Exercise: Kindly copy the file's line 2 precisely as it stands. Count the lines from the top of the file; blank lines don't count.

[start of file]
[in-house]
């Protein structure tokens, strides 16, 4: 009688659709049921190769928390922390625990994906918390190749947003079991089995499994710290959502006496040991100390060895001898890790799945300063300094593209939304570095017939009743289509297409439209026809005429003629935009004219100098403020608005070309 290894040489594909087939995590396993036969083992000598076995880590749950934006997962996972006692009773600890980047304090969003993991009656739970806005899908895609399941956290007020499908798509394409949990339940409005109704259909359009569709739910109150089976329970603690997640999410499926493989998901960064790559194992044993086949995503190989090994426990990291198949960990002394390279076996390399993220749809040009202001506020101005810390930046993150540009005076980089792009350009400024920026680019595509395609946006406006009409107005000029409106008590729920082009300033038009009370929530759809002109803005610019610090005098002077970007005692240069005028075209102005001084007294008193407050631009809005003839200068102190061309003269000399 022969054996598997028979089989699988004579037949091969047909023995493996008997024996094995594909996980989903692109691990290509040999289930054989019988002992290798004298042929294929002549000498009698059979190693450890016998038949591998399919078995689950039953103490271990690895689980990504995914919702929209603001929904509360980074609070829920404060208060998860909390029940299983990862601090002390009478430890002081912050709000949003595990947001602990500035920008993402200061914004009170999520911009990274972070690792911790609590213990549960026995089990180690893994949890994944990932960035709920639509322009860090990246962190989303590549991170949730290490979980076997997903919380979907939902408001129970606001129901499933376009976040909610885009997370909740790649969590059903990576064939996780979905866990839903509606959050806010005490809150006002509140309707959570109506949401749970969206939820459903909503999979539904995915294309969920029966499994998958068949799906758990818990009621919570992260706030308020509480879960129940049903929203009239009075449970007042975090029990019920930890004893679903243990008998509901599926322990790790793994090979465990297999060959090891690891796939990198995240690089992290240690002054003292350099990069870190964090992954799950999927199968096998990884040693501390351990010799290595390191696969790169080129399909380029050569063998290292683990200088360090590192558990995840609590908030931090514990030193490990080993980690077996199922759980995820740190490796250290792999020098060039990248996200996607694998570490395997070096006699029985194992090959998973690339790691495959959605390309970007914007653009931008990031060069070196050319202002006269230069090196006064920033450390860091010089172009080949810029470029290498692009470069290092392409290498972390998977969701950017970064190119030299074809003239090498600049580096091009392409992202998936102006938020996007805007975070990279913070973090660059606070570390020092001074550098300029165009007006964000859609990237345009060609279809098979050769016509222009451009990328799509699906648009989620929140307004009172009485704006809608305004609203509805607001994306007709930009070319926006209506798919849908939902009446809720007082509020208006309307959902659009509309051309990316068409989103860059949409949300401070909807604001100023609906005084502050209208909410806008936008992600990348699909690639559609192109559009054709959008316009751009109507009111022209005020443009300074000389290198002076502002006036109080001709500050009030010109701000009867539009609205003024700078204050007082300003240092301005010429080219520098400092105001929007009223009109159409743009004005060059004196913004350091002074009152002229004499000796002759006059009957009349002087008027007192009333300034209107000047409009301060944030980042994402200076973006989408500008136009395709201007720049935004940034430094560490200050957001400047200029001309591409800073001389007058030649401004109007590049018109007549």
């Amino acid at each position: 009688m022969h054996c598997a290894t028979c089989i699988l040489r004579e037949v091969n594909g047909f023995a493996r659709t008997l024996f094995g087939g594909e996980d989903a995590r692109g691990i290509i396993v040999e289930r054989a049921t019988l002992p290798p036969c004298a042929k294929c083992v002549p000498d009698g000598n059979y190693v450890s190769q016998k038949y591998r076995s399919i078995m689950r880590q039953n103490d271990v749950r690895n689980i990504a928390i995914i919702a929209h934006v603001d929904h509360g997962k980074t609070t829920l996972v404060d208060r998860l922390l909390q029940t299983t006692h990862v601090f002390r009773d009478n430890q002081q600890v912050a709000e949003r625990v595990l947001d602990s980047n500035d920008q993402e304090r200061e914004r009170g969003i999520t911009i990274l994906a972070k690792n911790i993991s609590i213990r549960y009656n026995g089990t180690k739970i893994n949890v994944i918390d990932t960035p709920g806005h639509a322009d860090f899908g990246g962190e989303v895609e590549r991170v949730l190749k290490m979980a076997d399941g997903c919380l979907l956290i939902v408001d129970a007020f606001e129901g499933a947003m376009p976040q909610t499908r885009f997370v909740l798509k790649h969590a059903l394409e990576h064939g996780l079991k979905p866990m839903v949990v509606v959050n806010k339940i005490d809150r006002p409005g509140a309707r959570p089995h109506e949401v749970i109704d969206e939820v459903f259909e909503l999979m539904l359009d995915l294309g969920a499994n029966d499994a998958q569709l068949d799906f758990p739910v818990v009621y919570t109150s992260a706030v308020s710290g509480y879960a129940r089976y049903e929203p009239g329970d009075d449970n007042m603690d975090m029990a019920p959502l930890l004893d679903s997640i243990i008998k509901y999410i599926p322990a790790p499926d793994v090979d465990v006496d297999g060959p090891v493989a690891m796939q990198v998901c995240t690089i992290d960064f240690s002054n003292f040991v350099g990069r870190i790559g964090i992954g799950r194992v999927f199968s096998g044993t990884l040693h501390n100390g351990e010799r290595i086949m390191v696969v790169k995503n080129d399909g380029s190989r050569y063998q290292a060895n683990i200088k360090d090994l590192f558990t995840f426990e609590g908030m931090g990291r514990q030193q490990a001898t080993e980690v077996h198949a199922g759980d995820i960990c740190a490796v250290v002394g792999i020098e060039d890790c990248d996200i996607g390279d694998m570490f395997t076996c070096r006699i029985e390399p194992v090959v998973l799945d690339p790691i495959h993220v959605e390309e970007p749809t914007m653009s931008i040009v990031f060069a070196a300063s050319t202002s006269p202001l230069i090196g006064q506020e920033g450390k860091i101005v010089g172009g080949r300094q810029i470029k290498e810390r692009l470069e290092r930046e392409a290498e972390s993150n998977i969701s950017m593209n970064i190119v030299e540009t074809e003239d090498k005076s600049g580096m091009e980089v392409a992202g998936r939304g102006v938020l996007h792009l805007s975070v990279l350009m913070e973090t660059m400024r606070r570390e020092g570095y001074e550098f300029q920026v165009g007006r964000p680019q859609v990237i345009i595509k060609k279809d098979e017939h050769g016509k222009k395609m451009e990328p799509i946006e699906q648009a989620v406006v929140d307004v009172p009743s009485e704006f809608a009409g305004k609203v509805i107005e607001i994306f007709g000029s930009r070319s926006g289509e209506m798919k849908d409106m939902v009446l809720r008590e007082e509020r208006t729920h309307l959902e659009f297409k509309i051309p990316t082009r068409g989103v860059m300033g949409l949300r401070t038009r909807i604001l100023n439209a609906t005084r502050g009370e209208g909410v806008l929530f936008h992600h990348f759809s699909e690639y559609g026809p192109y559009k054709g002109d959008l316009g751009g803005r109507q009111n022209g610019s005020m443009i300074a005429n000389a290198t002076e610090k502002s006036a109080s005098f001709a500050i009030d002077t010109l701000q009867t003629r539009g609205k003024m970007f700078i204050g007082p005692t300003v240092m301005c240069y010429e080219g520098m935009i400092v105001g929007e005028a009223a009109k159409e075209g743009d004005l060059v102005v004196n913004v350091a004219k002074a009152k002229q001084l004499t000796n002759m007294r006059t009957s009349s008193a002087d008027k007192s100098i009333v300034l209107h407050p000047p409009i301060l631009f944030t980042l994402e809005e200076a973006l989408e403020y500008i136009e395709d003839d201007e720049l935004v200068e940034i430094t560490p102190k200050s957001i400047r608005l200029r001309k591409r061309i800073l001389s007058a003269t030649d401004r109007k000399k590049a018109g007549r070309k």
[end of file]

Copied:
């Protein structure tokens, strides 16, 4: 009688659709049921190769928390922390625990994906918390190749947003079991089995499994710290959502006496040991100390060895001898890790799945300063300094593209939304570095017939009743289509297409439209026809005429003629935009004219100098403020608005070309 290894040489594909087939995590396993036969083992000598076995880590749950934006997962996972006692009773600890980047304090969003993991009656739970806005899908895609399941956290007020499908798509394409949990339940409005109704259909359009569709739910109150089976329970603690997640999410499926493989998901960064790559194992044993086949995503190989090994426990990291198949960990002394390279076996390399993220749809040009202001506020101005810390930046993150540009005076980089792009350009400024920026680019595509395609946006406006009409107005000029409106008590729920082009300033038009009370929530759809002109803005610019610090005098002077970007005692240069005028075209102005001084007294008193407050631009809005003839200068102190061309003269000399 022969054996598997028979089989699988004579037949091969047909023995493996008997024996094995594909996980989903692109691990290509040999289930054989019988002992290798004298042929294929002549000498009698059979190693450890016998038949591998399919078995689950039953103490271990690895689980990504995914919702929209603001929904509360980074609070829920404060208060998860909390029940299983990862601090002390009478430890002081912050709000949003595990947001602990500035920008993402200061914004009170999520911009990274972070690792911790609590213990549960026995089990180690893994949890994944990932960035709920639509322009860090990246962190989303590549991170949730290490979980076997997903919380979907939902408001129970606001129901499933376009976040909610885009997370909740790649969590059903990576064939996780979905866990839903509606959050806010005490809150006002509140309707959570109506949401749970969206939820459903909503999979539904995915294309969920029966499994998958068949799906758990818990009621919570992260706030308020509480879960129940049903929203009239009075449970007042975090029990019920930890004893679903243990008998509901599926322990790790793994090979465990297999060959090891690891796939990198995240690089992290240690002054003292350099990069870190964090992954799950999927199968096998990884040693501390351990010799290595390191696969790169080129399909380029050569063998290292683990200088360090590192558990995840609590908030931090514990030193490990080993980690077996199922759980995820740190490796250290792999020098060039990248996200996607694998570490395997070096006699029985194992090959998973690339790691495959959605390309970007914007653009931008990031060069070196050319202002006269230069090196006064920033450390860091010089172009080949810029470029290498692009470069290092392409290498972390998977969701950017970064190119030299074809003239090498600049580096091009392409992202998936102006938020996007805007975070990279913070973090660059606070570390020092001074550098300029165009007006964000859609990237345009060609279809098979050769016509222009451009990328799509699906648009989620929140307004009172009485704006809608305004609203509805607001994306007709930009070319926006209506798919849908939902009446809720007082509020208006309307959902659009509309051309990316068409989103860059949409949300401070909807604001100023609906005084502050209208909410806008936008992600990348699909690639559609192109559009054709959008316009751009109507009111022209005020443009300074000389290198002076502002006036109080001709500050009030010109701000009867539009609205003024700078204050007082300003240092301005010429080219520098400092105001929007009223009109159409743009004005060059004196913004350091002074009152002229004499000796002759006059009957009349002087008027007192009333300034209107000047409009301060944030980042994402200076973006989408500008136009395709201007720049935004940034430094560490200050957001400047200029001309591409800073001389007058030649401004109007590049018109007549």